Since David Grant laid Silloth golf course out in 1892 over the linksland west of the docks it has been a key tourist attraction. Over the years the course has evolved, with contributions from two great classic designers Dr Alister MacKenzie and Willie Park Junior. A number of blind holes still remain, architecturally-incorrect in the modern era, but a source of uncertainty, surprise and occasional delight to successive generations of members and visitors. Some of the original sandy wastes remain as heroic hazards, but the course is mostly clad in mature dune flora that is ideal for presenting the great challenge of links golf.
Three holes are typical. The elevated tee on the par 3 Ninth looks down on a small island green with a steep fall to the right, protected to the front and side by an array of deep bunkers that demand an accurate shot from anything between a wedge and three iron, depending on the wind.
Silloth’s signature hole is the par 5 Thirteenth, with a drive over banks of heather to a deceptively wide fairway. A tight second through a narrow gully, into the prevailing wind, must negotiate an angled slope that deflects all but the most accurate of approaches to an elevated green at the top of a ridge.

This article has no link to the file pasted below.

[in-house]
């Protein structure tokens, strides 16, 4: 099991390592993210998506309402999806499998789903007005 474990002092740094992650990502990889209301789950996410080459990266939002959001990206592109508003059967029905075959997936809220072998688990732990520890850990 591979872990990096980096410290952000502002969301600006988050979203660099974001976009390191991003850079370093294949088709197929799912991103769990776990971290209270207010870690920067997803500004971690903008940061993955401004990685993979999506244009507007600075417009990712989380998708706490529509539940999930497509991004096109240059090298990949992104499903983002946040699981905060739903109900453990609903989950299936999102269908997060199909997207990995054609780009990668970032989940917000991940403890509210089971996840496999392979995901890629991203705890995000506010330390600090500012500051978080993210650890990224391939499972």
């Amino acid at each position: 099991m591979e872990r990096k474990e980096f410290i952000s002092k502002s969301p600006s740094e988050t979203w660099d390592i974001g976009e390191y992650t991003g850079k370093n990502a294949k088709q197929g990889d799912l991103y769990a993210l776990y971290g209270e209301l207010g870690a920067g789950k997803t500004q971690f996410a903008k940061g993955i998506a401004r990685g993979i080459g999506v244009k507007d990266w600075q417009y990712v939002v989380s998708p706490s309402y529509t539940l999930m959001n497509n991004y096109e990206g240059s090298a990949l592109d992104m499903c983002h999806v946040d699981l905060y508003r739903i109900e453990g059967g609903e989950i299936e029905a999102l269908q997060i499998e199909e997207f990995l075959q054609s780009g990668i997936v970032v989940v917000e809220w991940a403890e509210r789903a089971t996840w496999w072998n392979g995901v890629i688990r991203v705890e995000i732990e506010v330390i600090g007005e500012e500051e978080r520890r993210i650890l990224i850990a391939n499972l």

The final hole requires an accurate drive on to an angled fairway, usually with the help of the prevailing wind, before a long approach in to the final green under the critical gaze of those safely ensconced in the Nineteenth Hole. The player can then enjoy the comforts of the busy and atmospheric clubhouse: a meal made with local produce and above all, a warm Cumbrian welcome.